Is my neighbor’s tree causing that unpleasant smell?

By Mary Shirk

Q: My neighbor has a beautiful tree with white flowers on it in his front yard; when walking out to my car last week I noticed an unpleasant odor. What is causing the smell?

A: Are you sure it is the tree and not the natural odor of your neighbor? Just kidding. If the tree is large with white, five-petal flowers, then the offending tree with the offensive odor is a Pyrus calleryana, or more commonly referred to as the “callery pear.” The tree is known for its pungent, often unpleasant smell during its flowering stage, which has been described as reminiscent of rotting fish, chlorine or sweaty socks. The only good thing about this tree is the flower color, said Paul Knackendoffel, horticulture club president at K-State. “They used to be popular in landscapes but the industry is trying to phase them out with better alternatives.” 

While it is technically a pear tree, don’t plan on eating the fruit. “Callery pear trees make pears in the sense that a crab apple makes apples,” Knackendoffel said. “They are really small, dark green and bitter. Not something you would ever eat.”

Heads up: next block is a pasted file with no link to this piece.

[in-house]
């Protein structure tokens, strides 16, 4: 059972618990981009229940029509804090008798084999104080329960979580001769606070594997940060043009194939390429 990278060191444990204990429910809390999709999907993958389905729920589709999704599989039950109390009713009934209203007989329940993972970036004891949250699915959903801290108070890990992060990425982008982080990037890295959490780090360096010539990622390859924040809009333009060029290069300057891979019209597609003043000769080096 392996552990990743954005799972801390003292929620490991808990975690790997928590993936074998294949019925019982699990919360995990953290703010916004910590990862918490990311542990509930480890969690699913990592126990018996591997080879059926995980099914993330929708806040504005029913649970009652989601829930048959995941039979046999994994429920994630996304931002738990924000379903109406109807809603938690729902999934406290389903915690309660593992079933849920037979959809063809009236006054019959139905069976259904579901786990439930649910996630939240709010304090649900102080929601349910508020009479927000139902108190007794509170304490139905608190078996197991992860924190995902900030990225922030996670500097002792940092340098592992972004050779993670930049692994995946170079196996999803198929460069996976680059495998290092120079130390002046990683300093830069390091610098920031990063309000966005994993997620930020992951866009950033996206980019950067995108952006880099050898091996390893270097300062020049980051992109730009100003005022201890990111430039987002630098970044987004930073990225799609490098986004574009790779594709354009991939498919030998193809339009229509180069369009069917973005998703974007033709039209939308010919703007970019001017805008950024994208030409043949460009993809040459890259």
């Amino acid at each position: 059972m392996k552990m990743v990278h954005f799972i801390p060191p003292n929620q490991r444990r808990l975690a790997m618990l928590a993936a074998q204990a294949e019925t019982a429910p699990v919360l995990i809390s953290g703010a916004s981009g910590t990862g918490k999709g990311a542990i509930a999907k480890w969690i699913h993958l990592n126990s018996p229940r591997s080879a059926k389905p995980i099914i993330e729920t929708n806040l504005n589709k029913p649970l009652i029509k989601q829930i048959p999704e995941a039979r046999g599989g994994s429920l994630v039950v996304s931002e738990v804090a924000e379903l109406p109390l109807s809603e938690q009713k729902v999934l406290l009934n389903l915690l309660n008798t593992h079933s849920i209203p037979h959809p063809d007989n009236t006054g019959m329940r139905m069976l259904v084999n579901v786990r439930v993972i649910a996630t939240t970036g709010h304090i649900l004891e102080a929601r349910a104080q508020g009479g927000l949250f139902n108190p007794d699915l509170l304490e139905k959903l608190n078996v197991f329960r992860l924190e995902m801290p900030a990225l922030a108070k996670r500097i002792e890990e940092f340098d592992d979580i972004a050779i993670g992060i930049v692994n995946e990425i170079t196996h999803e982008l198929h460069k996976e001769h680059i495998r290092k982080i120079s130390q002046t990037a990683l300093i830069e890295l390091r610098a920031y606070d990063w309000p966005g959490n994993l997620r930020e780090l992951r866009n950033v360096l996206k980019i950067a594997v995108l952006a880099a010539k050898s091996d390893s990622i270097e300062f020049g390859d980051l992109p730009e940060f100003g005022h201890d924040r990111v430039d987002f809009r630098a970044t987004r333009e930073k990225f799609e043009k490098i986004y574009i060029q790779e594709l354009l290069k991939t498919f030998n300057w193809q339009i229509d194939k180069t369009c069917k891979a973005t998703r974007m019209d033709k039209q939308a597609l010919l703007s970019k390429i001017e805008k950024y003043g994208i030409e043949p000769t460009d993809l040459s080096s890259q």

The trees are native to China and Vietnam and were brought here because they are remarkably resistant to disease or blight, though they are regularly killed by strong winds, ice storms, heavy snow, or limb loss because of their naturally excessive growth rates.

The tree is, however, an invasive species, which is a plant, fungus, or animal species that is not native to a specific location and has a tendency to spread to a degree believed to cause damage to the environment, human economy or human health. The reason these are invasive is because birds eat their fruit and spread the seeds in their poop.

Never fear, the smell will not last forever. In fact the trees have begun to lose their flowers in the last week or so. In summer, the foliage is dark green and very smooth, and in autumn the leaves commonly turn brilliant colors, ranging from yellow and orange to red, pink, and purple. Sometimes, several of these fall colors may be present on an individual leaf.

To submit a question, send by email to questions@themercury. com, or by regular mail to Questions, P.O. Box 787 Manhattan, KS 66505.

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